Most the species quoted here are not any more in use in the construction. The Indonesian legislation forbids any usage of wood from the forest, such in the North of Sumatra where these became the property of Indorayon with the exception of some protected zones where the disaster of buildozers is replaced by that of the tourism. The wood must be thus bought at the price fixed by the international markets so depriving all the carpenters of exotic wood whom they had the habit of using. Wood of which the price still accessible are the jior, planted in the border of the villages of Samosir, the meranti bought from Sibolga, the ingul of Porsea and the enau. Such wood still allow to build traditional, but very expensive houses, of small dimmensions and of fathomless resistance since the carpenters are not any more lumberjacks.

ANDILO - Commersonia bartramia - The bark of andilo is used for the manufacturing of ropes, some those sometimes used for maintains the ladders of houses.

ANTAHASI - Weinmannia - Hard wood used for the construction of the posts of the house. It is a small-sized tree which nevertheless can sometimes reach around thirty metres that we find in equatorial mountain forest.

ARUMAS - Sapwood

BALINTANG - Kind of wood of which we use the heart to prop up some parts of the structure, such ransang, aloangin, or the urur.

BINTATAR - Celtis tetrandra - The bintatar is used for the manufacturing of boards. We find it in all the Toba houses as wood for the pandingdingan. The bintatar is a tree of about forty metres of which the trunk can be upper to one metre in diameter. We find it in the rain forest until 2000 metre height.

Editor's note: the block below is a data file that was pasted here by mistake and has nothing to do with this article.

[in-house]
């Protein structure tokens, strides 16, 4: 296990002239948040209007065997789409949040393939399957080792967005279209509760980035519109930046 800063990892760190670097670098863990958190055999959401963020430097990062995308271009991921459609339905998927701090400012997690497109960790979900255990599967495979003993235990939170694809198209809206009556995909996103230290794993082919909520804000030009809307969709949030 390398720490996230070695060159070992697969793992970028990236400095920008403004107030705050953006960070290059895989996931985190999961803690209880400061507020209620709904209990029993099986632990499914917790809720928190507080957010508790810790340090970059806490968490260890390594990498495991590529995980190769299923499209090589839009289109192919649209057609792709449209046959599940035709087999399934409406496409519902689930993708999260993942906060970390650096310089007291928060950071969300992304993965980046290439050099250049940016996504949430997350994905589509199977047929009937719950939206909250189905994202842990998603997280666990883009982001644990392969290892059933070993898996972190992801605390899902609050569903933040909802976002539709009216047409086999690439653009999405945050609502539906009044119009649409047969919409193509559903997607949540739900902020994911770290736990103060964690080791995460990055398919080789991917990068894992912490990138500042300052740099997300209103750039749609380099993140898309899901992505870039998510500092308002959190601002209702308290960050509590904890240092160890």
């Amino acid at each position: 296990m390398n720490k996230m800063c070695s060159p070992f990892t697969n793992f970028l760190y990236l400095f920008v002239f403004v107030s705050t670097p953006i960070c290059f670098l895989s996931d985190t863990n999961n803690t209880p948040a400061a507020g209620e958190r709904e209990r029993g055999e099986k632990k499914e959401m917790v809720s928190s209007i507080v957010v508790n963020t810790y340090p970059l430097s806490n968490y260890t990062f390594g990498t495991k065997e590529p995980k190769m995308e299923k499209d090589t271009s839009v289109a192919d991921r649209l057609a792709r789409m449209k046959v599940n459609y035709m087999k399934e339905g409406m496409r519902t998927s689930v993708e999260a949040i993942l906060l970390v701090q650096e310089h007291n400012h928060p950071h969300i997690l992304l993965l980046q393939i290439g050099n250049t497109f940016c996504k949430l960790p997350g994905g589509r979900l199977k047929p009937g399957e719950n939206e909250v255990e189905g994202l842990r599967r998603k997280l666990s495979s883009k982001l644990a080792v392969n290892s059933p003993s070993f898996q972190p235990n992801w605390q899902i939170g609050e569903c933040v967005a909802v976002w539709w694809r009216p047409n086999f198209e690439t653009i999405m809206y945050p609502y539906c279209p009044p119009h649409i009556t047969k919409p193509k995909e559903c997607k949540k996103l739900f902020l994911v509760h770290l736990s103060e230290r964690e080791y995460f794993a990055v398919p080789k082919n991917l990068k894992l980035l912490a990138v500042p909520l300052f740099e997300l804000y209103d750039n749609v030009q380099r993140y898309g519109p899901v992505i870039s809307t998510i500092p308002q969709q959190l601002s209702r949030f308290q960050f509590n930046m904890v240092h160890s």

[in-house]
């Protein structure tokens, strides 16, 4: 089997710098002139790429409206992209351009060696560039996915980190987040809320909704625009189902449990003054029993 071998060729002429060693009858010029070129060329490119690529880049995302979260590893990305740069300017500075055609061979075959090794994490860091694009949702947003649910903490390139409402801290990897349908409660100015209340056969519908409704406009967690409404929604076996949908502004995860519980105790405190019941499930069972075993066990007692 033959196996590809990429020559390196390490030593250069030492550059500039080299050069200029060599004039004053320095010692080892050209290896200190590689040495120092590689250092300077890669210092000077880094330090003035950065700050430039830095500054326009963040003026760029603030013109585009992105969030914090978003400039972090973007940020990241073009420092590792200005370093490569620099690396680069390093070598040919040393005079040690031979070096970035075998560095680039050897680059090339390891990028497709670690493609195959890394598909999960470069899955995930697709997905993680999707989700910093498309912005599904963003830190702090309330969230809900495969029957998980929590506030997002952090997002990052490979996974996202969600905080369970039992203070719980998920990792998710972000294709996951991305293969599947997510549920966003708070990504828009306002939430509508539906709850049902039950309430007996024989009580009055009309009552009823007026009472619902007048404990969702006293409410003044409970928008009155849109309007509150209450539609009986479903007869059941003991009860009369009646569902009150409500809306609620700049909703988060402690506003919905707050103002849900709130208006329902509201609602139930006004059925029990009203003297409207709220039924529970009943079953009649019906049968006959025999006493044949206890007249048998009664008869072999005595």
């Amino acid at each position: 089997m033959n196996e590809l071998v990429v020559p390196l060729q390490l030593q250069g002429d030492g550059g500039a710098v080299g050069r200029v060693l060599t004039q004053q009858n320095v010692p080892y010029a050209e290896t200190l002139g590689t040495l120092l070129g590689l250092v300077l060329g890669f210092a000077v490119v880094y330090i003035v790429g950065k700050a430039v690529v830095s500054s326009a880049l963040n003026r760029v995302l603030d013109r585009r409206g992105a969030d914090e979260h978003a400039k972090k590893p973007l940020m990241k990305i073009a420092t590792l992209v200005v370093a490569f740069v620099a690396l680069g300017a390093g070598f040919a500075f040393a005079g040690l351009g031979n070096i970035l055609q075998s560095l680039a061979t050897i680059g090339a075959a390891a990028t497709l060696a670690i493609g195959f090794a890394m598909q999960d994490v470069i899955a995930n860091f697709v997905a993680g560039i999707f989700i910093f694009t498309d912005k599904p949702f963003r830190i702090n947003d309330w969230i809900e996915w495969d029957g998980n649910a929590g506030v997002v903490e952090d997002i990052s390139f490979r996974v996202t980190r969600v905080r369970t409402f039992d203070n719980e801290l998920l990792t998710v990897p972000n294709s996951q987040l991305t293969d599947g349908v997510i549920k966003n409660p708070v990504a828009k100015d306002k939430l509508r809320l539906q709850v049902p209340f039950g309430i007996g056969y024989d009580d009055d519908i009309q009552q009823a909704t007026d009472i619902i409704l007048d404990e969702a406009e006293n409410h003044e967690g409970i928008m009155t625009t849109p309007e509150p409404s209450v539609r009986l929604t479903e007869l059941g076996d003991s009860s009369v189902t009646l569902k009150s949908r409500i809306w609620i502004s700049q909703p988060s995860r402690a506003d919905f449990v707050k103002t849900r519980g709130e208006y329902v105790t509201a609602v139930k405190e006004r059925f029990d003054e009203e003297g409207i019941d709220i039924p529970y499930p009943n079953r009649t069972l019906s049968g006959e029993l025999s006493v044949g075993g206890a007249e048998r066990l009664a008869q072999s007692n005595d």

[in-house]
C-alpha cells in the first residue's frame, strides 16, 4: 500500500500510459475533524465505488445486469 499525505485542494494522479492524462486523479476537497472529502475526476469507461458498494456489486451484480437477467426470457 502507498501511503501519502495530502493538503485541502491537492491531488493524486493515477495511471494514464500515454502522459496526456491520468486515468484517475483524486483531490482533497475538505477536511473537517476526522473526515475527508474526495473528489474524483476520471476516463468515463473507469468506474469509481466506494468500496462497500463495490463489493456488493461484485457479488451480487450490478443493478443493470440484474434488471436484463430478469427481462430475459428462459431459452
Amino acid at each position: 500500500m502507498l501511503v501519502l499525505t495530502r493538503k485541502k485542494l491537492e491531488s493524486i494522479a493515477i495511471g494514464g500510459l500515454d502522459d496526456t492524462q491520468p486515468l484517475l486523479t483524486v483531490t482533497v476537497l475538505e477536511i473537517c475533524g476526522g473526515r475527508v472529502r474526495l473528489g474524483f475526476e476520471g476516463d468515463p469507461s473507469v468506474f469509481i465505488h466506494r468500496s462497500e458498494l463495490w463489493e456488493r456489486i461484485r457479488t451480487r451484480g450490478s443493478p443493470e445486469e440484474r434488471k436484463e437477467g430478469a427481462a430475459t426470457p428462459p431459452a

BINUANG - Octome les sumatranus - Wood used for the construction of boats.

BULU SUGA - Thorny bamboo planted on some ramparts of village.

BULU TOLANG - Gigantochloa heterostachya - Bamboo of which we use the bark for the manufacturing of the braided walls of the houses.

ENAU - Arenga pinata or Arenga saccharifera -
Agaton: enau of which the fruits are in growth, period during which the ijuk is taken.
Panko is the heart of the enau which we use in the construction of houses for the carring parts. Panko is also the name given to the stalk of the palm with which is made the prop up of ransang, tali pangurat, or songsong boltok.

GAMBUS - This is a word used for soft woods easy to cut, however we also find the gabus ( with the same pronunciation) which is Alstonia spatulata, a shrub of low lands.

GARINGGING - Crotalaria retusa - We use the leaves of garingging for the cover of some bale bale, small house of full foot or ascents on posts, built in suburb of villages for the accommodation of family of slaves (due to debts for example) or of foreigners.

GOTI - Alstonia scholaris - Tall tree, easy to work, used sometimes for the manufacturing of boards.

GUNOM - The grammatical construction Manggunomhom means dipping the wood.

HALEMBANG - T.C. Whitmore in "The flora of Indonesia, check list for Sumatra" talks of Alleban - Symplocos laeteviridis. It is possible that it is about another spelling of halembang. It is a tree from 10 to 20 metres high which we find in mountainous region.

HALUMPANG - Sterculia foetida - Used for the manufacturing of boats. T.C. Whitmore in " The flora of Indonesia, check list for Sumatra " speaks of kalumpang barih (Sterculia cordata) and of kalumpang barus (Sterculia oblongata). In Batak, HA and KA spells and pronounce in the same way.

HAPINIS - Sloetia elongata - Hard and resistant wood sometimes used in the construction of the carrier structure of houses.

HARIARA BARINGIN - Ficus benjamina -